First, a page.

THE WEEKLY NEWSPAPER OF LOWER MANHATTAN — Volume 18 • Issue 31 | Dec. 30 - Jan. 6, 2005

Editorial
Put the Freedom Tower on hold
If tomorrow we could open the Freedom Tower as well as a new building to replace the shrouded Deutsche Bank building haunting the World Trade Center site, we’d be years ahead of where we are now but we’d have the same problem. The site would still look like a hole in the ground.

Talking Point
Mayor’s delay threatens W.T.C. redevelopment
By David Stanke
The latest skirmish in the struggle for control of the World Trade Center site is sailing under the radar of public awareness. Finally, after four years, the self-appointed leader of W.T.C. redevelopment has stepped forward in both words and action, presumably to rescue his legacy. But Governor Pataki’s failure to more determinedly hold the course in the past has opened the door for a contender with a very different view of Downtown. The real battle for the future of Lower Manhattan is shaping up between Governor Pataki and Mayor Bloomberg.

When Downtown couldn’t hear the train a comin’
By Wickham Boyle
Call this season what you will: Christmas, Hanukkah, the holidays, it is a time of unprecedented parties, travel and shopping. So when the transit strike hit it stopped many of these activities right in their tracks and we all hunkered down a little more than usual.

The Penny Post
Take Mardi Gras to Washington
By Andrei Codrescu
New Orleans is famous for its crude political satire at Mardi Gras. So where is our carnivalesque imagination in these days when we are orphans in our own country?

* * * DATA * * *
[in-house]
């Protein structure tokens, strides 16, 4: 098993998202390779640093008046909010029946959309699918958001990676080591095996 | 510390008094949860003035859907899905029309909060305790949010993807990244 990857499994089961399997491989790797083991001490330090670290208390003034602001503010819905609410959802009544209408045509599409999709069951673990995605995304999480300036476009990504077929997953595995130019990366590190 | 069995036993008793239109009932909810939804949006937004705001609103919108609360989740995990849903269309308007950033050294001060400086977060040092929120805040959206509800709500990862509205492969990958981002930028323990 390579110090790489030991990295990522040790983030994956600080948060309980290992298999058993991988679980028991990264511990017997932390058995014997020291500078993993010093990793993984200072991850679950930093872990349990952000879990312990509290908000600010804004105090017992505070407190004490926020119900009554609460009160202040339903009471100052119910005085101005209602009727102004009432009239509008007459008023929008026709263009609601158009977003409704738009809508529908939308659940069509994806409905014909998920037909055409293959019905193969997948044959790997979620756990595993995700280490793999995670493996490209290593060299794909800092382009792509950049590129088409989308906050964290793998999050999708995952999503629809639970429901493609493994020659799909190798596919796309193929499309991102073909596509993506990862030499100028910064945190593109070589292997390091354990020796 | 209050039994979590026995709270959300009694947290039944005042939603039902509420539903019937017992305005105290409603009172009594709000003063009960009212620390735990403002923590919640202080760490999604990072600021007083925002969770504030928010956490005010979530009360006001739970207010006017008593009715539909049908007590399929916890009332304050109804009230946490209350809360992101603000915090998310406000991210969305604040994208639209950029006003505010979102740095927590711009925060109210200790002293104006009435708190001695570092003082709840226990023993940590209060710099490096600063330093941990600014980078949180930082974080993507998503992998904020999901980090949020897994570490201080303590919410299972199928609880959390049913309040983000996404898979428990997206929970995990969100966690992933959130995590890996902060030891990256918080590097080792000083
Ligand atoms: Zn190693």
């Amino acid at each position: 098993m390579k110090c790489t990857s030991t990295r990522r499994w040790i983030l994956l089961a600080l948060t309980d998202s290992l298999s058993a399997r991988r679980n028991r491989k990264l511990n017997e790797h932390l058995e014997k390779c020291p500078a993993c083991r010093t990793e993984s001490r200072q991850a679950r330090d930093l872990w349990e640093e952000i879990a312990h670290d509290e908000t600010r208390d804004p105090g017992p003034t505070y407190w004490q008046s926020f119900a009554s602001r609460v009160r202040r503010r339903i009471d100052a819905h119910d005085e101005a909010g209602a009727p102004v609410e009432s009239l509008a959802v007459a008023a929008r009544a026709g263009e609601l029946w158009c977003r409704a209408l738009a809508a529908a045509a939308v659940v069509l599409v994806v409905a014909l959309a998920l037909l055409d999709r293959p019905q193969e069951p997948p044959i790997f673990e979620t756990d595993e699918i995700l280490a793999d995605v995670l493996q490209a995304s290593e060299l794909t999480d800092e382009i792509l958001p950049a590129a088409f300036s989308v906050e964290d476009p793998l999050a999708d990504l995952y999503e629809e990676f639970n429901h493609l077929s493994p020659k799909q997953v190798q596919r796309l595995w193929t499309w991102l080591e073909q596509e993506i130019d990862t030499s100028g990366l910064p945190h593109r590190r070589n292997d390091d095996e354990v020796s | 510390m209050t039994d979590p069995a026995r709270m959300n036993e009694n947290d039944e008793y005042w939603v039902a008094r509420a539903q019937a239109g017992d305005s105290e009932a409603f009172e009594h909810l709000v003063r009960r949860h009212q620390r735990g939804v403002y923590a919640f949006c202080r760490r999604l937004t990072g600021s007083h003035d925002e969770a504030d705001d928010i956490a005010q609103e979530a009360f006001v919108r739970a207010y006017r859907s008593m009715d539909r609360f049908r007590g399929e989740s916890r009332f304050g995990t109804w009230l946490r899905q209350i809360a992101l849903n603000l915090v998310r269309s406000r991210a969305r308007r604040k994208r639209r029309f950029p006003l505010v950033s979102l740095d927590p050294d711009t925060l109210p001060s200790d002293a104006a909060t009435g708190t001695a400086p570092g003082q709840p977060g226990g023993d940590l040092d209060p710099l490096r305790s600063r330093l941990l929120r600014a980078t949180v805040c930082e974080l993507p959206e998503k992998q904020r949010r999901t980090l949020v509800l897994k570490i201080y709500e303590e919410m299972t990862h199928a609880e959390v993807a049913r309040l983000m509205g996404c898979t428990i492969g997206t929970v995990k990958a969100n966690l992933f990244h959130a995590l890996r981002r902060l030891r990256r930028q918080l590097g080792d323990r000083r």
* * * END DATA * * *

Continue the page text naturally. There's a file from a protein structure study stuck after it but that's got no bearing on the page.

Letters to the editor

Police Blotter

UnderCover


Downtown Briefs
Downtown Express photo by Milo Hess

Hudson River Park construction work at Pier 25 Wednesday. The River Project, which left Pier 26 to make way for the construction, hopes to open a temporary aquarium near Chambers St. this July.<more>


Fish gotta swim near Hudson River, group says
By Ronda Kaysen
New York Harbor fish might soon make an appearance on the bank of the Hudson River, if a Tribeca marine science field station gets its way.

News
Drawing Center sketches its future —looks to move from W.T.C. to Seaport
By Ronda Kaysen
The Drawing Center is considering a new home in the South Street Seaport, its first public step since leaving the World Trade Center, adding a new twist to the story of the redevelopment of Lower Manhattan.

Law school gets $145 million to build in Tribeca
By Ronda Kaysen
The city awarded a private law school $145 million in triple tax-free bonds to construct a new library and classroom building Downtown, allowing the school to funnel proceeds from the sale of its old library to its endowment, making it one of the largest in the country.


INSIDE

Matzo art intrigue
By Albert Amateau
The Matzo Files, an unusual gallery of work by local artists kept in file cabinets and shelves in an empty corner of the ground floor of Streit’s Matzoth Company on Rivington St., was closed in the middle of this month after it became a no-man’s-land in the Lower East Side culture wars.

W hotel on Washington won’t be as easy as 1, 2, 3
By Ronda Kaysen
Larry Silverstein isn’t the only developer Downtown eyeing the remaining tax-exempt Liberty Bonds for the World Trade Center redevelopment. Another Lower Manhattan heavyweight bid for a chunk of the bonds to finance a hotel and condo project a few blocks south of the World Trade Center site, and the city appears interested in his proposal.